Built by association: Our experiences in professional organizations


Professional associations are an often-overlooked well of opportunity for marketers. They give their members the chance to have new experiences, network and build skills to help them in their careers.

At Banfield, we’re big believers in associations — quite a few of us participate in and even help run them. We talked to those people about their experiences in their associations, how they’ve impacted their careers and what advice they would give to someone thinking of joining one of their own.


Timothy Jones, President and Creative Director

What association are you a part of?

RGD – The Association of Registered Graphic Designers.

How long have you been a part RGD?

2 years.

What is your role within the association?

I am a registered graphic designer. I was required to go through a testing process where I had to submit portfolio samples along with answering a series of questions about the work, give a presentation of this work and write a series of tests.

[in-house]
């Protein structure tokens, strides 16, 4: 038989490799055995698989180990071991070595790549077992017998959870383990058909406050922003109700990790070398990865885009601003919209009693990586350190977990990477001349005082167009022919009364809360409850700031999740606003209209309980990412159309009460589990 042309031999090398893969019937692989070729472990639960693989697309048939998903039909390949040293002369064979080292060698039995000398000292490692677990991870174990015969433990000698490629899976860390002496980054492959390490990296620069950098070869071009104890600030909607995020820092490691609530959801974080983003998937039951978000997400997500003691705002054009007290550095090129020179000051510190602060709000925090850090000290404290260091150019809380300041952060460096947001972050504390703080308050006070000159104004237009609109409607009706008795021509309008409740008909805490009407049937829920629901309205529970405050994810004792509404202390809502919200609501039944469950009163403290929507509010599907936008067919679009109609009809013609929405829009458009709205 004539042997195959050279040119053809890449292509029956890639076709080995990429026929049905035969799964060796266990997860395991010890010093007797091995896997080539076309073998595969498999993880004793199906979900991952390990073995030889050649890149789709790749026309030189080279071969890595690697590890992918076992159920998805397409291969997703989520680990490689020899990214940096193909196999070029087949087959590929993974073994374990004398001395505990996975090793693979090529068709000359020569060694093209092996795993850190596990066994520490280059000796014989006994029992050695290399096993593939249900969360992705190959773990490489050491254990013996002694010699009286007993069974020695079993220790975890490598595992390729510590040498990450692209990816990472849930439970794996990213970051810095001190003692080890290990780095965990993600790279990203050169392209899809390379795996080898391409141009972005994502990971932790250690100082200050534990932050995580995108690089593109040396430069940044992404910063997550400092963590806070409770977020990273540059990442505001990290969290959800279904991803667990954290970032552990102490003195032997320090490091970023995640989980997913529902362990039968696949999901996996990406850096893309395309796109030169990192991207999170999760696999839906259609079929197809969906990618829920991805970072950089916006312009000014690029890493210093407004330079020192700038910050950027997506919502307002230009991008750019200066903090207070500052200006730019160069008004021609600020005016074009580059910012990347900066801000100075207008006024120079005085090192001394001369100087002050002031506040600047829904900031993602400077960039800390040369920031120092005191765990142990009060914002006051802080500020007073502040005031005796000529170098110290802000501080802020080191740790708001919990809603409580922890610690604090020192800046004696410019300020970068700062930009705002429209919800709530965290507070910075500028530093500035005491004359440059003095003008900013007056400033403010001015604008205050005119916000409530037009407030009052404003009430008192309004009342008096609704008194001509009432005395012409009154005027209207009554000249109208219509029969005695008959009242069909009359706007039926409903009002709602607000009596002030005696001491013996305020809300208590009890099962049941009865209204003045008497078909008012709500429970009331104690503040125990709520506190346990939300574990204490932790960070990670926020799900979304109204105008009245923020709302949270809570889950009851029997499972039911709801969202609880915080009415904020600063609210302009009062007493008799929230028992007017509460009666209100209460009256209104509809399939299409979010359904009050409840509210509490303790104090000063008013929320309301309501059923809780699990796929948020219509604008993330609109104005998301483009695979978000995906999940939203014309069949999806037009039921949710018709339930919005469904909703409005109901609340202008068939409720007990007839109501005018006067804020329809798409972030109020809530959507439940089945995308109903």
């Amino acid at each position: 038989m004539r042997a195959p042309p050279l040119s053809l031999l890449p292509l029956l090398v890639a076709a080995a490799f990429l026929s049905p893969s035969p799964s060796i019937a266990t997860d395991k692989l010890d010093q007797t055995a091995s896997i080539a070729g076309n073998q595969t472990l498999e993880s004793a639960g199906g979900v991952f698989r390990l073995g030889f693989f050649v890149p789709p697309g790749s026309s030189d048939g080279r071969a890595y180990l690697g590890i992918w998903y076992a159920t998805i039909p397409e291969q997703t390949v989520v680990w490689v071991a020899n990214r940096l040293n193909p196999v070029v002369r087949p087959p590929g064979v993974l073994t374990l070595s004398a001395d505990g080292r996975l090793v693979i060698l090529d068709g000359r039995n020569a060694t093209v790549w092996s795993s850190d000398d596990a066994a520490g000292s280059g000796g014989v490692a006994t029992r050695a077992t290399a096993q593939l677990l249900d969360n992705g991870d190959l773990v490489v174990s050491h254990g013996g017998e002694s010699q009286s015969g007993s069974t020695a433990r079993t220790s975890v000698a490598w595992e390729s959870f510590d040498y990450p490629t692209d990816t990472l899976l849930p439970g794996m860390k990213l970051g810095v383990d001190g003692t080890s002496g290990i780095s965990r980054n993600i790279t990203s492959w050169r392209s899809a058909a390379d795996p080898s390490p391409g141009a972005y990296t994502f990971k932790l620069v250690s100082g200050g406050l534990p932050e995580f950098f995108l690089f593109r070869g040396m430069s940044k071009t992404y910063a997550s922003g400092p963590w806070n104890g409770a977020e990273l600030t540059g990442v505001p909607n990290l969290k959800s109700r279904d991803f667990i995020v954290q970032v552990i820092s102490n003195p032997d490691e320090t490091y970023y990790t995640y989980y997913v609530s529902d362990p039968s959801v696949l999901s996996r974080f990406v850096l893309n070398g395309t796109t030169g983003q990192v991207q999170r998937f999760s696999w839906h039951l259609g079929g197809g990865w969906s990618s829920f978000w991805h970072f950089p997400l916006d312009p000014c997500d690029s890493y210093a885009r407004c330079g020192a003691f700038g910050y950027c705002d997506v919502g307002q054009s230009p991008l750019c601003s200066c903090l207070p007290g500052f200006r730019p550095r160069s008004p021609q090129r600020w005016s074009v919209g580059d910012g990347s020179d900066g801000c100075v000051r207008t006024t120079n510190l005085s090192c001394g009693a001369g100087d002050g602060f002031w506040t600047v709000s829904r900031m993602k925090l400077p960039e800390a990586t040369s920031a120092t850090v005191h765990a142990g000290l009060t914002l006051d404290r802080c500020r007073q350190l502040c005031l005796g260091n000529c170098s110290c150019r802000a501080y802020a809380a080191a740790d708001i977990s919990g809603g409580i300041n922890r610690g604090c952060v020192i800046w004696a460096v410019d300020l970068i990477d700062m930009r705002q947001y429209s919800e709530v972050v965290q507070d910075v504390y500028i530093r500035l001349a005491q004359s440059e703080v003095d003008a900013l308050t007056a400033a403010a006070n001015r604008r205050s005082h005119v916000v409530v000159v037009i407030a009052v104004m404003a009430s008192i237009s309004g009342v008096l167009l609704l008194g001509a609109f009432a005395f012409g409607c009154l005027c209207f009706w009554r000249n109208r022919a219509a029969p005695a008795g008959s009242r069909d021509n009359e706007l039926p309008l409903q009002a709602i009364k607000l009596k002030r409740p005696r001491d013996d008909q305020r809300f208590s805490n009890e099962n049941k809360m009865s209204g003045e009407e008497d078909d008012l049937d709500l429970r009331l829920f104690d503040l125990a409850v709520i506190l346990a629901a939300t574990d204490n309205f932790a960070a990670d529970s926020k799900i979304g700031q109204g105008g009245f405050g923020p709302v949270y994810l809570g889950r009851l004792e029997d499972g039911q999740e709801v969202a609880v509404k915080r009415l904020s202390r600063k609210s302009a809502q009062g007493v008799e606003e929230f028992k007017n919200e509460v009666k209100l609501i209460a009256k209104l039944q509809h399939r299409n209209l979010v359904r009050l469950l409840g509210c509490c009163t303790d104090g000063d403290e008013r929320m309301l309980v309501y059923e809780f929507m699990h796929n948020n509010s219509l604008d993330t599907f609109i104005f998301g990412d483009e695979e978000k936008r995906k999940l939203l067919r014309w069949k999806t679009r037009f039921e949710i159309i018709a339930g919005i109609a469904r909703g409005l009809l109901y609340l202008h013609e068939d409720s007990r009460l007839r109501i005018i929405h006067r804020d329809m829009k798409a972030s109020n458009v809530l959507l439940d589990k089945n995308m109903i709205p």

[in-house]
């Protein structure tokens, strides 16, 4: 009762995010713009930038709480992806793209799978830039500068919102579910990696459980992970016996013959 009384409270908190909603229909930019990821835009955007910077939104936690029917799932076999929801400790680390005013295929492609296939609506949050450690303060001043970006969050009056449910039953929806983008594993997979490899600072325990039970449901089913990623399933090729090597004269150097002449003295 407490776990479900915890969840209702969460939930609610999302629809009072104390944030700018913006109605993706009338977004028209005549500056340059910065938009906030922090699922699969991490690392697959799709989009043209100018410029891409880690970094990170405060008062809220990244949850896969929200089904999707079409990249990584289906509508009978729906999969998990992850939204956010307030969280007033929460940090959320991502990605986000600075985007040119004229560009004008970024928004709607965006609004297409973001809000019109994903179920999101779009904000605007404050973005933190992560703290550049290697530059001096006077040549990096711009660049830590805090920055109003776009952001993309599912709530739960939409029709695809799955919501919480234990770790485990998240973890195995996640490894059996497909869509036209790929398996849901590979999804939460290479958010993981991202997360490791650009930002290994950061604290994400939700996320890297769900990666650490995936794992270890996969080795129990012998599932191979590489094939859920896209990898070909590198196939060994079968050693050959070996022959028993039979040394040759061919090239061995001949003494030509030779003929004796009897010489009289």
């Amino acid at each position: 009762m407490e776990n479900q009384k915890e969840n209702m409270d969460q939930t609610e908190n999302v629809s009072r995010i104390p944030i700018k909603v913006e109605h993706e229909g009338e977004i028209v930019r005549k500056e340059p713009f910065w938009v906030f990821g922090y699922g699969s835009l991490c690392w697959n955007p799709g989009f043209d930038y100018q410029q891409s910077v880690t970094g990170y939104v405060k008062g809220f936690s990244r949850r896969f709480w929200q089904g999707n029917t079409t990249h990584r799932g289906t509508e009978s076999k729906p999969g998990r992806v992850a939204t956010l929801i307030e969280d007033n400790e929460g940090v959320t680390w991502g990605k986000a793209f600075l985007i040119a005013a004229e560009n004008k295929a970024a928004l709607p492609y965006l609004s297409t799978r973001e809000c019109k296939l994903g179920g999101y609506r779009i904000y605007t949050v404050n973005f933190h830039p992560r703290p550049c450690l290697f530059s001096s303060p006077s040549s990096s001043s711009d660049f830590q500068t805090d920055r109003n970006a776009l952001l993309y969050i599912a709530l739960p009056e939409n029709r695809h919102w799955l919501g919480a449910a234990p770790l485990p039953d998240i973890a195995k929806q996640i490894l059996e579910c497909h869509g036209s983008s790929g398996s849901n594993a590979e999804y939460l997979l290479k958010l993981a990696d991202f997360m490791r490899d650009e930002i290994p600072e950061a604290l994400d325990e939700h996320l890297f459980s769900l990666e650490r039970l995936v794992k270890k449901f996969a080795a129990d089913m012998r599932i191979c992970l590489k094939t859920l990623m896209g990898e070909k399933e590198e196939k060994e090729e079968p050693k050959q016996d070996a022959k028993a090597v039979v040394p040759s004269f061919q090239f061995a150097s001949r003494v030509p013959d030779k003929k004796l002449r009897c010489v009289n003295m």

What is your most memorable experience as a part of RGD?

One of my most recent memorable experiences with RDG was hosting the Designathon challenge at Banfield this past March. The event gives the opportunity for students and recent graduates of graphic design to gain experience working on client work.

The client was Habitat for Humanity Ottawa, and we had 12 hours to prepare a presentation to them later that night. It was fun, stressful but also very rewarding. Learning about Habitat for Humanity’s mandate and contributing to their success while also pushing the new designers to learn and grow… I myself definitely grew and learned from all of them.